Last week, Qwest and its RBOC brothers announced they would not apply for the first round of funding from the Obama administration's $7.2 billion broadband stimulus program.
Qwest, whose 14-state territory spans a number of rural communities, has been the most vocal proponent of the Act to help extend broadband to so-called "underserved" areas. However, the Denver, Colo-based telco was concerned that the rules that define underserved communities was too restrictive.
Qwest's RBOC brothers (AT&T and Verizon), and Comcast echoed similar sentiments in a Washington Post article.
These service providers believe they not only have the deep pockets to enhance their broadband networks, but if they did take the money they would be subject to strict requirements on how to use the money. Other service providers cried foul, saying the net neutrality rules tied to the grants would also compromise the way service providers manage the traffic that traverses their networks.
In response, the National Telecommunications and Information Administration (NTIA) and the U.S. Department of Commerce's Rural Utilities Service, which are doling out the initial $4 billion in grants and loans, said they will go back and look at the rules after the first round of funding is done and consider changing them for the remaining $3.2 billion funding round.
I can only hope the NTIA spends more time analyzing how their rules affect smaller service providers seeing greater demand for high-speed connections in smaller communities.
Right before I joined FierceTelecom in July, I interviewed Hancock Telephone, a 2,000-line ILEC in Hancock, N.Y. At the time, Hancock was updating its Nortel DMS-based TDM network with softswitch capabilities and evaluating Nortel-LG's WDM-PON Fiber to the Premises (FTTP) solution.
So what was driving a 2,000-line ILEC to consider a fiber-based broadband deployment? The area Hancock serves is known for its good fishing; the company told me it was seeing more and more out-of-towners who wanted to stay connected with a broadband connection during their stay.
Hancock also told me it had DSL deployed to about 99 percent of its small customer base, but at the time the ILEC was still leery about the NTIA's award schedule and how it could affect potential FTTP deployments.
Now, I am finding that other small towns--and even cities--where you would think making a case to get funding would be as easy as building out water lines also are facing challenges in meeting the government's underserved definition.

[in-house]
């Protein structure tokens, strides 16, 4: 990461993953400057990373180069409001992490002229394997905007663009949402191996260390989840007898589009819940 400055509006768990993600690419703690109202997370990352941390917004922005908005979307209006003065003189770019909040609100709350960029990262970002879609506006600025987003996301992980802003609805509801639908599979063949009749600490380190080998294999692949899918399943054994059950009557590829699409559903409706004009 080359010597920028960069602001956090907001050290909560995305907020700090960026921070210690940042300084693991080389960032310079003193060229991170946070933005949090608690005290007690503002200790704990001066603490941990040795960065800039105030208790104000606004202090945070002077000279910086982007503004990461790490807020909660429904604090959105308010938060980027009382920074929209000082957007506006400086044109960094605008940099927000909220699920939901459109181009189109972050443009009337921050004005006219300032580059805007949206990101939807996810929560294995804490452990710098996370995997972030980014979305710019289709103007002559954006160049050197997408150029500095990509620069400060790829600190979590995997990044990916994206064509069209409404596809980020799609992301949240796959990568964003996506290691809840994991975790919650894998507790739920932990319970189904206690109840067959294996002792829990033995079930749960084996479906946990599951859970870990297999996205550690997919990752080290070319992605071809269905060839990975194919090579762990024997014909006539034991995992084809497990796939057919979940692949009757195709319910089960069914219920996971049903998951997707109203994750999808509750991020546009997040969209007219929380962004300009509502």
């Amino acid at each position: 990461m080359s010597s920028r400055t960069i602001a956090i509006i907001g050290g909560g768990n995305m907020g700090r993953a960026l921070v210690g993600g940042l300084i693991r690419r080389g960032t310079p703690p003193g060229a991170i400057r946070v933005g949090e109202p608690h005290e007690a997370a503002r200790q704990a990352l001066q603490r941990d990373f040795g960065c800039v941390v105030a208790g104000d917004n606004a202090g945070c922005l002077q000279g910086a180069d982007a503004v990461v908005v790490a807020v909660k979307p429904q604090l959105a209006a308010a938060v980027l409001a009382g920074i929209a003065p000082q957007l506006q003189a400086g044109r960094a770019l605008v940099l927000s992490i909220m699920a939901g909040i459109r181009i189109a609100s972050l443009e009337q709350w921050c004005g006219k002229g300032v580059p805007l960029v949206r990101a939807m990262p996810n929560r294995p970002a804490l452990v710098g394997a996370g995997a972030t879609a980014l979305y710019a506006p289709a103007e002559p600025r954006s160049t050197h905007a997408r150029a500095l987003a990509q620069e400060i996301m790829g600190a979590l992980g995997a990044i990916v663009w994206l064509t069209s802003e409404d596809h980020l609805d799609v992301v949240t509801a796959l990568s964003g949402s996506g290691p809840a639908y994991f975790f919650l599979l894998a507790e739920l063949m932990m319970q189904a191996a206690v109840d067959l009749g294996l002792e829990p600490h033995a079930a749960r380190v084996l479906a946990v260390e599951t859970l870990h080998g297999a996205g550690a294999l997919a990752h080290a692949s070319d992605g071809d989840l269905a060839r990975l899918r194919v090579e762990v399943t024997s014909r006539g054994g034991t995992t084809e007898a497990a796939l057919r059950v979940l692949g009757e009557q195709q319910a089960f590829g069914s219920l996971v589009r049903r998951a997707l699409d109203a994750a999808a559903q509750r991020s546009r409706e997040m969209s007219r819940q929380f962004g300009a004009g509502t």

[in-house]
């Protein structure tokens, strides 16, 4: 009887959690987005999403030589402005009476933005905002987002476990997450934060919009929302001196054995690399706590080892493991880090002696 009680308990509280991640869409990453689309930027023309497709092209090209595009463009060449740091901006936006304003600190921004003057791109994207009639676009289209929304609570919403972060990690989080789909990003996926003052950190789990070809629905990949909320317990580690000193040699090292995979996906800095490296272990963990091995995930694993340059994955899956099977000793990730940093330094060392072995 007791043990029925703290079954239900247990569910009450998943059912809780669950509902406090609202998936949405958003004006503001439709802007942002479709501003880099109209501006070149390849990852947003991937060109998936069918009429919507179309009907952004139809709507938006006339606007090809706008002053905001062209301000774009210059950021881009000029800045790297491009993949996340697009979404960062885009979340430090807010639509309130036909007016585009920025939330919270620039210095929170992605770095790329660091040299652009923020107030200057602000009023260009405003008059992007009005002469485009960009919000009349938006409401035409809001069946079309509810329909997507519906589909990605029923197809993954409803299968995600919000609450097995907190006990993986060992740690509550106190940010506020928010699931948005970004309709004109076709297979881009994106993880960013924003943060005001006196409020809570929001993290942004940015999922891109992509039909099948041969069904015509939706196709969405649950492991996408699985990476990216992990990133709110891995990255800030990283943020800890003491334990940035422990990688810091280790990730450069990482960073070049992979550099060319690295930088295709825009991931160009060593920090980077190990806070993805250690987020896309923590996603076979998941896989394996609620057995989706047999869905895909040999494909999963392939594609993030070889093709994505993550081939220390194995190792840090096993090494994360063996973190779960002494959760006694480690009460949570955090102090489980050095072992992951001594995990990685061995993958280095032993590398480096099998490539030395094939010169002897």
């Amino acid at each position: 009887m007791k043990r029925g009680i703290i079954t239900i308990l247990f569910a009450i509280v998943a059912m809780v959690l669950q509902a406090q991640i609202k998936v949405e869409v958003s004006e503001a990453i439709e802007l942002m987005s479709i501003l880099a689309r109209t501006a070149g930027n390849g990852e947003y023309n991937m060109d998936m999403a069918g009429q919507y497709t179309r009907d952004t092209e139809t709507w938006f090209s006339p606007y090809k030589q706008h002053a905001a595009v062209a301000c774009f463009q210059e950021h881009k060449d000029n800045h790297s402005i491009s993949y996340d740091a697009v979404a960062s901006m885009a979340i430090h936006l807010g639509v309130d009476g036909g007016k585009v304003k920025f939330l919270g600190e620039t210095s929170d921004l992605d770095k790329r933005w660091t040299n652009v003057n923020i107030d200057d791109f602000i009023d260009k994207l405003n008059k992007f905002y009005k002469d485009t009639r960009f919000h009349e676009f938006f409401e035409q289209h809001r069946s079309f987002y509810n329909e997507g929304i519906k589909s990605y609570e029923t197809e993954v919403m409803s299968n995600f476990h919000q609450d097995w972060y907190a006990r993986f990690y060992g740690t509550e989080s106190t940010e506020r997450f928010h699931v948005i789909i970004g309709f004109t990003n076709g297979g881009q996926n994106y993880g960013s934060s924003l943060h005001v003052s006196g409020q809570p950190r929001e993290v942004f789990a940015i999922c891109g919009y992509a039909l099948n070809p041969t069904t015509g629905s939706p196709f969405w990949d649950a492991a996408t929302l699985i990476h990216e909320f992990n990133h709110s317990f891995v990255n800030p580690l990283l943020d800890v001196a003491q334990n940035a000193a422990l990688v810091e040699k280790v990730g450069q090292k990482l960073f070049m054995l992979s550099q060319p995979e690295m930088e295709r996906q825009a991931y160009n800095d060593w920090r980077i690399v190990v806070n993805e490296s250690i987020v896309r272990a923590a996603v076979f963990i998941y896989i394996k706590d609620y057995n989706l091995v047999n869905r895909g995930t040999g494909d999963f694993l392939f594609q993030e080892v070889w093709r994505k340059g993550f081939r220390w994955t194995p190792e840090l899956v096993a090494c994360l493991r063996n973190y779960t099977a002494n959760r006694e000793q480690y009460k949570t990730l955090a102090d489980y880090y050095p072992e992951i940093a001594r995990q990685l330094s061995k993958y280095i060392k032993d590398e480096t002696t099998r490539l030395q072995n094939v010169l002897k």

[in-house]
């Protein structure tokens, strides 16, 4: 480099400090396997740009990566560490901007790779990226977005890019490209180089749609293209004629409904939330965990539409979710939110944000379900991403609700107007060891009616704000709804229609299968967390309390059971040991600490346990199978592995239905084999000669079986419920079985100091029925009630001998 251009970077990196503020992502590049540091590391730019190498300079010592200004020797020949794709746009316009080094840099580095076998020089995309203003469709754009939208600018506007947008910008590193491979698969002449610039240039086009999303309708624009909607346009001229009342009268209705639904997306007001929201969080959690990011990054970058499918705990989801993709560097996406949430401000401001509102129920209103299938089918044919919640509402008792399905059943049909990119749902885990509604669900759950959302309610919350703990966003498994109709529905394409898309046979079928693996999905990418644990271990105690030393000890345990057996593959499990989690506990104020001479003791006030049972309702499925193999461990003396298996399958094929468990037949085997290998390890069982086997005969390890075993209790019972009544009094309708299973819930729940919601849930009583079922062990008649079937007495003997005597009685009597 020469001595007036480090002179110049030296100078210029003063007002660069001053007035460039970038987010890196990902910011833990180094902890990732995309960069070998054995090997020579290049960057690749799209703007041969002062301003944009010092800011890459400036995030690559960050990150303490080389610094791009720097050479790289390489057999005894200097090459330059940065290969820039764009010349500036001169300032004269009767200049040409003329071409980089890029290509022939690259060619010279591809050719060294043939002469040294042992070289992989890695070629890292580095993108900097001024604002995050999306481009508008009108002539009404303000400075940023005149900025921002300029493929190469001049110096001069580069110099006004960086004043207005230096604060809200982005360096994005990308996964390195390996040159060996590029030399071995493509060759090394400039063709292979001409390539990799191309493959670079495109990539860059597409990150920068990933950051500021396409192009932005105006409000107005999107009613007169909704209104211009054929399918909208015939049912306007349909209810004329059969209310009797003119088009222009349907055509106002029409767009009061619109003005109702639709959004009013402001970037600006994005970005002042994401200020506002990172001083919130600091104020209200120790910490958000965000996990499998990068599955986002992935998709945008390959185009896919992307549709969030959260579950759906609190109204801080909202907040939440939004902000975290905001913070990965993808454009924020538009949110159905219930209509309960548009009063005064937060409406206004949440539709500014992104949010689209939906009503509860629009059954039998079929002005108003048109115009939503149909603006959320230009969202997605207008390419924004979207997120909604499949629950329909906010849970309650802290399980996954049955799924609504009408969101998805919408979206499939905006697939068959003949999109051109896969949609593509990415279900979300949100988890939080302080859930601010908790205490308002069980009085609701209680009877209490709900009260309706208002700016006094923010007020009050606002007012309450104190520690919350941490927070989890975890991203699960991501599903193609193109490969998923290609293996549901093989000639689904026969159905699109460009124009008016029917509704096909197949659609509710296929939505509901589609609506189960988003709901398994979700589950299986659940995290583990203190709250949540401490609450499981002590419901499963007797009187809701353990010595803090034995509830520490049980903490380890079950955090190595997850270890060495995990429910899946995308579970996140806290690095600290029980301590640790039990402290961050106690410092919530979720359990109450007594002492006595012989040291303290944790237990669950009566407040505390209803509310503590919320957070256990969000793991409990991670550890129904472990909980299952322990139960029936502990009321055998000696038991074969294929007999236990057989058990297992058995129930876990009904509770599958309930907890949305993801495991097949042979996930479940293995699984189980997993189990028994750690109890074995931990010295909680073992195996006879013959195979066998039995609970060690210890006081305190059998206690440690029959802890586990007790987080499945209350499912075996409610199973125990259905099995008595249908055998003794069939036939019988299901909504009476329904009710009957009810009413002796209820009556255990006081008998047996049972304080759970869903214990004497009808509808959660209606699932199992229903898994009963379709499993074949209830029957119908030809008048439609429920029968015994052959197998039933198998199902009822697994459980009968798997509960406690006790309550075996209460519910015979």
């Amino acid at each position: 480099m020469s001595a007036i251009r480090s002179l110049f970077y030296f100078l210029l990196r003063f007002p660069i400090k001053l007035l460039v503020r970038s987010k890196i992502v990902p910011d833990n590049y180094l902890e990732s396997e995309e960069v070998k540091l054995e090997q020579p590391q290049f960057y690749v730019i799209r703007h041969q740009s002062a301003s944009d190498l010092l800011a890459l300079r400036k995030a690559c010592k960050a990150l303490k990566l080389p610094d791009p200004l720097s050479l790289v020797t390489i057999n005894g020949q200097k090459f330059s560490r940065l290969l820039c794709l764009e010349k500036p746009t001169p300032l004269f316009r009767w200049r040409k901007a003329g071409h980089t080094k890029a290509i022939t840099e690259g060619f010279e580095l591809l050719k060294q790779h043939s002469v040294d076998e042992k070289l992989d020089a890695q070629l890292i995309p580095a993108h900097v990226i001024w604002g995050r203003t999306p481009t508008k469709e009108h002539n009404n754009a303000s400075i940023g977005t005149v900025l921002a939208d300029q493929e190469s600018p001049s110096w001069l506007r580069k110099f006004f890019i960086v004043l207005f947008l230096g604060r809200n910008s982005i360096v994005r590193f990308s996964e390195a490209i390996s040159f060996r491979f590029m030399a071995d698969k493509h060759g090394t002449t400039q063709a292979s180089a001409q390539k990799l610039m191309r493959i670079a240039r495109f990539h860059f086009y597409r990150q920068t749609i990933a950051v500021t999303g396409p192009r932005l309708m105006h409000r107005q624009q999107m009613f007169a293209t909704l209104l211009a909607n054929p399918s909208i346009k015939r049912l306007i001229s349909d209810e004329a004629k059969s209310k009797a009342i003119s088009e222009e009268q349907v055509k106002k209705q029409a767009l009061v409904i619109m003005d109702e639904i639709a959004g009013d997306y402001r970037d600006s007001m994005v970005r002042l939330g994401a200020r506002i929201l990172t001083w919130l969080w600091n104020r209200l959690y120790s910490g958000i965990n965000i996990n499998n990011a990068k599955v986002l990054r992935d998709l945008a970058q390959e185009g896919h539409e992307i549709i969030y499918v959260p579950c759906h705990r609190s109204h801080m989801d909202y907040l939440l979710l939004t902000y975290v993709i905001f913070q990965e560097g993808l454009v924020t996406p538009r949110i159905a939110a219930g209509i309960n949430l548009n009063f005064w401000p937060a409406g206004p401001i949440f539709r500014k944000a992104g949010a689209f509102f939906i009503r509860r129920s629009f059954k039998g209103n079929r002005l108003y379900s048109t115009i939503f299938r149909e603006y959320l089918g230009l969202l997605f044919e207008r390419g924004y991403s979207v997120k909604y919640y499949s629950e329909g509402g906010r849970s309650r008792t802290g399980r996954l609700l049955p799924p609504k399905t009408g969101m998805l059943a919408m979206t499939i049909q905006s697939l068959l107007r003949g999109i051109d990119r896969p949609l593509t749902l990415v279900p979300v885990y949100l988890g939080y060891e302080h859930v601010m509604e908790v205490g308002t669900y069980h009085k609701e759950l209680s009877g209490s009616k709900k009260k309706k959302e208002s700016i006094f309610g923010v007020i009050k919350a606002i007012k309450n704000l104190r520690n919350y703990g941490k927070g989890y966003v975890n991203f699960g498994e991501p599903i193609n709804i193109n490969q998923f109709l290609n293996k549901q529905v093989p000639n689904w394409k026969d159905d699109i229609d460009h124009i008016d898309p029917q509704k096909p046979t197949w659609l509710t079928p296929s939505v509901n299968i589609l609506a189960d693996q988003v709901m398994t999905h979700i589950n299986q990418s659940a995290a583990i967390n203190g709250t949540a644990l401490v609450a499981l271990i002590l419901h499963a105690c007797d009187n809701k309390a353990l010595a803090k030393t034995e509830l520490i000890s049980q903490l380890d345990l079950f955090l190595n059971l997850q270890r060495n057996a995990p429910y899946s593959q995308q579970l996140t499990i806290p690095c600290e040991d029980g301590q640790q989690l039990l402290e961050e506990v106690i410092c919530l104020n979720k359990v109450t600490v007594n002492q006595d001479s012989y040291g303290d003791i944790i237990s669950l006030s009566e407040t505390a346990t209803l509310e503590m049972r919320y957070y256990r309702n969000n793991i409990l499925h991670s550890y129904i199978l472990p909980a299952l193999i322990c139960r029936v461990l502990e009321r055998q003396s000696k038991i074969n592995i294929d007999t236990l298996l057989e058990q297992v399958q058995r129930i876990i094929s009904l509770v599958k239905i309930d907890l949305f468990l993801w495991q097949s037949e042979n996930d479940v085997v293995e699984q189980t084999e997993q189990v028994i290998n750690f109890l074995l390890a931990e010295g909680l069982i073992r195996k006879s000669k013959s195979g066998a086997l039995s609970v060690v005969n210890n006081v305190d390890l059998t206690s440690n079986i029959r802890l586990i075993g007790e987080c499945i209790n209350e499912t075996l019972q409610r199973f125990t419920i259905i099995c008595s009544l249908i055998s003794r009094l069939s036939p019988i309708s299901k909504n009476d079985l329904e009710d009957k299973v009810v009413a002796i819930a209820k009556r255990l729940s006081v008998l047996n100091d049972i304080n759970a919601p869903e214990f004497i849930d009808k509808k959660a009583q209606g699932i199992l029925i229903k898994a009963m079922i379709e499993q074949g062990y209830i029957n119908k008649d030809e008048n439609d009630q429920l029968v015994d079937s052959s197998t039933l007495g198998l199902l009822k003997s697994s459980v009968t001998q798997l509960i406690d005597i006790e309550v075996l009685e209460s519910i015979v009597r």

A BusinessWeek article points out that even in large cities, such as San Francisco, there are neighborhoods where broadband is nonexistent.
Chris Vein, San Francisco's CIO, said he did not want to apply for a broadband grant because he knew his application would be turned down since the likes of AT&T and Comcast are widely present in the city. However, their service is often too expensive for some segments of the city's population.
"I don't want to be seen as criticizing the Administration's efforts on the broadband problem around the country," Vein said in the BusinessWeek article. "I applaud its efforts. But the rules are written in such a way that it's difficult for a city like San Francisco to meet the requirements."
What's even more surprising is that meeting the underserved concept is just as hard in much smaller towns like Pulaski, Tenn.
While Pulaski's local electric utility built an optical network to provide business and residential broadband services, it's apprehensive about applying for further funds to expand into other outlying rural areas because these towns already are served by a mishmash of wireless, cable and DSL operators. The problem is that these providers only reach some, but not all of the surrounding population.
These issues should send a message to the NTIA that the government's definition of "underserved" needs to be clarified, and that it should take into account each community's unique profile.-Sean